Paris Masters 2020: Medvedev rises to Zverev challenge; wins third Masters title
Medvedev will overtake Federer to rise to No4 in the rankings
It all came down to two of the best young players to have steadily broken the old order in recent years.
World No5 Daniil Medvedev, now age 24, made huge advances and big waves last year to win four titles from nine finals, with back-to-back Masters titles—Cincinnati and Shanghai—plus runner-up credits at the Montreal Masters and the US Open, and ending with his first appearance at the ATP Finals.
World No7 Alexander Zverev made his impact at an even younger age. Still only 23, he won two Masters among five titles in 2017, then another Masters title plus the ATP Finals in London in 2018. Stir into the mix three more Masters finals, and his first Major final at the US Open this autumn, and the form that dipped significantly last year amid off-court troubles has catapulted him back into Masters contention in Paris this week.
The two 6ft6in men, both intelligent forthright personalities, had met six times before, with the first to hit the big time, Zverev, holding a 5-1 advantage. But it was in the Shanghai Masters final last year that Medvedev scored his only win, in conditions not dissimilar to those in Paris.
The difference 12 months after that final, however, is that Zverev has put together a stunning autumn, following his strong US Open with back-to-back titles in Cologne. And in Paris, he has arrived at the final with two very significant scalps: Stan Wawrinka and Rafael Nadal, both without dropping a set.
The big question that looms over the German, even so, is whether he can continue to suppress all the distractions that have come his way since last week: the public announcement from his most recent girlfriend that he is to become a father; and the serious accusations of domestic violence voiced by a previous girlfriend.
Amid firm denials from Zverev, he has been playing some of his most consistent and focused tennis since that outstanding run at the O2 in London two years ago. Could he keep the calm veneer in place against Medvedev?
Rather like Zverev against Nadal in the semis, Medvedev won the toss and put his opponent in to serve. The younger man had struggled for months with his serve, especially his second serve, for long stretches earlier this year, but that had noticeably changed on the return of the tour following the coronavirus lockdown.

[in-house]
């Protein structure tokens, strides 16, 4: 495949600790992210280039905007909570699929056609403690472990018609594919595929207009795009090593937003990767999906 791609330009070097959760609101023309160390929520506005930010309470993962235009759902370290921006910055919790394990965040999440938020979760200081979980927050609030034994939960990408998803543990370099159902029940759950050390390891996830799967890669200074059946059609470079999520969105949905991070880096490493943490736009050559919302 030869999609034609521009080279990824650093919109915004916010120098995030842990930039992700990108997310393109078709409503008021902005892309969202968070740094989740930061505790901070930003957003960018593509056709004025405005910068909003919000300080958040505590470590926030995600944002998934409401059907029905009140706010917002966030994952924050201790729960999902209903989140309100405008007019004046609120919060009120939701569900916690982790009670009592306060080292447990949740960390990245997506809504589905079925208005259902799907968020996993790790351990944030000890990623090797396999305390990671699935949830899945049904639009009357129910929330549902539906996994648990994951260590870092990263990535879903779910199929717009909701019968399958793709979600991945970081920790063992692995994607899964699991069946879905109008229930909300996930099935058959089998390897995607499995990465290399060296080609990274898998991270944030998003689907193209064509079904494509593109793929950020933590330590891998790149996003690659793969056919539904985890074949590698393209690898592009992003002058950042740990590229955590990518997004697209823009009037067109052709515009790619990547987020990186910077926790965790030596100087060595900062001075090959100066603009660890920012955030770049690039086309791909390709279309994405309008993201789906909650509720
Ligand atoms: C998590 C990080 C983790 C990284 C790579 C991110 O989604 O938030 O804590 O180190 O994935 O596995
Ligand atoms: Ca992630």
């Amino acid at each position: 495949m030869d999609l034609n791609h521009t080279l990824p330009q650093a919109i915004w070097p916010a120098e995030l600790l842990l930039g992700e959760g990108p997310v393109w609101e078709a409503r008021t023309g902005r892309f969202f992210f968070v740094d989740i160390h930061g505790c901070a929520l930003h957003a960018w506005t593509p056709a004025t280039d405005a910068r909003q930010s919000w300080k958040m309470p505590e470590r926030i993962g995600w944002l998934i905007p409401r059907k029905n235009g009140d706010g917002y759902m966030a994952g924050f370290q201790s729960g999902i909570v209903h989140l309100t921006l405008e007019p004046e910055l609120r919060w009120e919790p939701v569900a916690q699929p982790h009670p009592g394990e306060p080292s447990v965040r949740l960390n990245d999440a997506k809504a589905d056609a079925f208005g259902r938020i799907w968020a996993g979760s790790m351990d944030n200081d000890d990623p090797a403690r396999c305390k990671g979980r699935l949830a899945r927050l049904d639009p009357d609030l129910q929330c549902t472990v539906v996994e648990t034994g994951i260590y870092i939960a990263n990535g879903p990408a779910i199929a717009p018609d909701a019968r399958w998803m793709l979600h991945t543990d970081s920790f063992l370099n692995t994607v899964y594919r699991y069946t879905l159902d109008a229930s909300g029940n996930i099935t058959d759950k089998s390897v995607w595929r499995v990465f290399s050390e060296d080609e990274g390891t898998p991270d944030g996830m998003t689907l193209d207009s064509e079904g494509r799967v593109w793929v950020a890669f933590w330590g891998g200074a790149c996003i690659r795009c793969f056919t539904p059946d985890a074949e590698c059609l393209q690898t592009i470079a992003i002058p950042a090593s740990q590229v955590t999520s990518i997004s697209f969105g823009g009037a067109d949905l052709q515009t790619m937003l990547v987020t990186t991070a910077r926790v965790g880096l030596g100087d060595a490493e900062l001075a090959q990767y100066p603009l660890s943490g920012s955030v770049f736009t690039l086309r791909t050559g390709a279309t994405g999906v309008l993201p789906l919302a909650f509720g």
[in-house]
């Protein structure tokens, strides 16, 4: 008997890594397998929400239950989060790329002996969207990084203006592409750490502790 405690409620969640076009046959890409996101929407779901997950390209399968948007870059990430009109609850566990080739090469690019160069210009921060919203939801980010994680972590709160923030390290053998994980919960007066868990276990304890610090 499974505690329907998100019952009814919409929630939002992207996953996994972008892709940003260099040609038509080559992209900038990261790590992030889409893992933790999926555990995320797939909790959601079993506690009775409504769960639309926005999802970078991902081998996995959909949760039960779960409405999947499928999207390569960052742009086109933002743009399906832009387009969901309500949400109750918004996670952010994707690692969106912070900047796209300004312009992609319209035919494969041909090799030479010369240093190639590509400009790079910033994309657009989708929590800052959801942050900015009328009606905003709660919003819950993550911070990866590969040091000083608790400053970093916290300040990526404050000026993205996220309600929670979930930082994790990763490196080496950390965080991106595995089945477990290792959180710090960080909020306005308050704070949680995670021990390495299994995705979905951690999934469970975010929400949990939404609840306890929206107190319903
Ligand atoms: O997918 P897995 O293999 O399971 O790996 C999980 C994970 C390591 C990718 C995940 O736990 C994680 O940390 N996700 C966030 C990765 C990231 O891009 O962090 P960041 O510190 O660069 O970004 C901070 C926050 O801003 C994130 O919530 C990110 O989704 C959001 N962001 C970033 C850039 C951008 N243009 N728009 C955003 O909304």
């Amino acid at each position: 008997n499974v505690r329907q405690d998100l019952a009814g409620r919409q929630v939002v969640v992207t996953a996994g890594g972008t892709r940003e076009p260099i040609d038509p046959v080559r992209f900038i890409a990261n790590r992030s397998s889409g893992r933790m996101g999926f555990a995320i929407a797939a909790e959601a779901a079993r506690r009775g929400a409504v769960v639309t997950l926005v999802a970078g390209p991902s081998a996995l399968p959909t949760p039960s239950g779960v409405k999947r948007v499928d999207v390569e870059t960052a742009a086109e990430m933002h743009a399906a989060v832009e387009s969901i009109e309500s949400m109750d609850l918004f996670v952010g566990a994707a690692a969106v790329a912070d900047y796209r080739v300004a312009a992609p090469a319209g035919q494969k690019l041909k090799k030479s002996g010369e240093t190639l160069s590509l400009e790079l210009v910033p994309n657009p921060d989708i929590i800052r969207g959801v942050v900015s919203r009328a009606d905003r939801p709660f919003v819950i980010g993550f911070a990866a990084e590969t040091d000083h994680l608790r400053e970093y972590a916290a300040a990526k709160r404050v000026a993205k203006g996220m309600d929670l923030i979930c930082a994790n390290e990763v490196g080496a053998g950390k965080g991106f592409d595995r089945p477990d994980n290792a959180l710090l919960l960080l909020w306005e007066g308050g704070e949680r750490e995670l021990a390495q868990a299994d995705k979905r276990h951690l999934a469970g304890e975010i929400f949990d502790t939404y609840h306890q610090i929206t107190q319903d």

The influence, perhaps, of his new coach, former Paris Masters champion David Ferrer, who has been a quiet presence courtside all week, though maybe the much-admired Ferrer’s biggest impact has been his formidable work ethic, which has translated into more attack, better movement, improved speed in Zverev’s tennis.
Though Zverev’s serving kept him on top on serve, Medvedev would take him to deuce in the seventh game with some tactically smart exchanges, one from drop shot and backhand pass out of the tennis textbook, but the German held.
Both though were striking the ball cleanly, with real crisp power and in both directions. The sound of racket on strings reverberated around the huge empty Bercy arena, but who would blink first?
Medvedev slotted his first love hold, 4-4, but as it got to the business end of the set, it was the Russian who had to serve to save it—though neither thus far had faced a break point. But come 5-6 down, he faced 0-40 as Zverev drew him to the net and then passed him. Medvedev saved one, was lucky to get away with the second, and then thumped a forehand way long to concede the set, 7-5.
He had made more winners, 13 of them, and only eight errors, but had sometimes been chasing rather than controlling the rallies, and that was the difference—just five errors from the German, and just a little more pace on both first and second serve.
A 38-shot rally in the third game of the second set showed this was far from over, a bullet-fast exchange from the baseline, covering the full width, turning defence into attack, and finished with a forehand winner down the line from Medvedev. Another blistering forehand cross court earned the Russian deuce.
He earned another after picking an acute backhand winner, really upping the pace and variety. It would turn into eight deuces, with four break chances that Zverev snuffed out with smart and controlled rallies, coming forward to take control. He finally held, after a quarter of an hour, with a brilliant overhead finish. He roared to his box—his elder brother Mischa and coach Ferrer—and sat down at 2-1.
A swift Medvedev hold to love, in barely a minute, made it 3-3, and forced Zverev to keep serving with little respite. The German replied in kind, but again the Russian held to love, with his serve verging on perfect. And the constant pressure got its reward, a break, and Medvedev served out the set, 6-4.
And he carried the momentum into the third set, breaking to love in the first game as Zverev put a tired volley into the net. Medvedev then had to fight for more than 10 minutes in the second game, five deuces, four break points, but with his forehand superb, changing direction, using angle and flat power strategically.
He held for 2-0, and Zverev’s legs were drained by the punishing chases. It showed in the German’s serve and he was broken again, finally holding at 4-1. But he looked out of fuel, while Medvedev only got better. A double fault by Zverev on break point handed the title to the Russian, 6-1, for his third Masters title.
It bodes well for London, where he failed to win a match last year. But back then, he arrived on the back of one of the hottest runs of late 2019, comprising six straight finals, and winning Cincinnati, St Petersburg and Shanghai. This time, he hits that same blistering form with fresh mind and body. Novak Djokovic will be favourite for the London title, but do not dismiss Medvedev.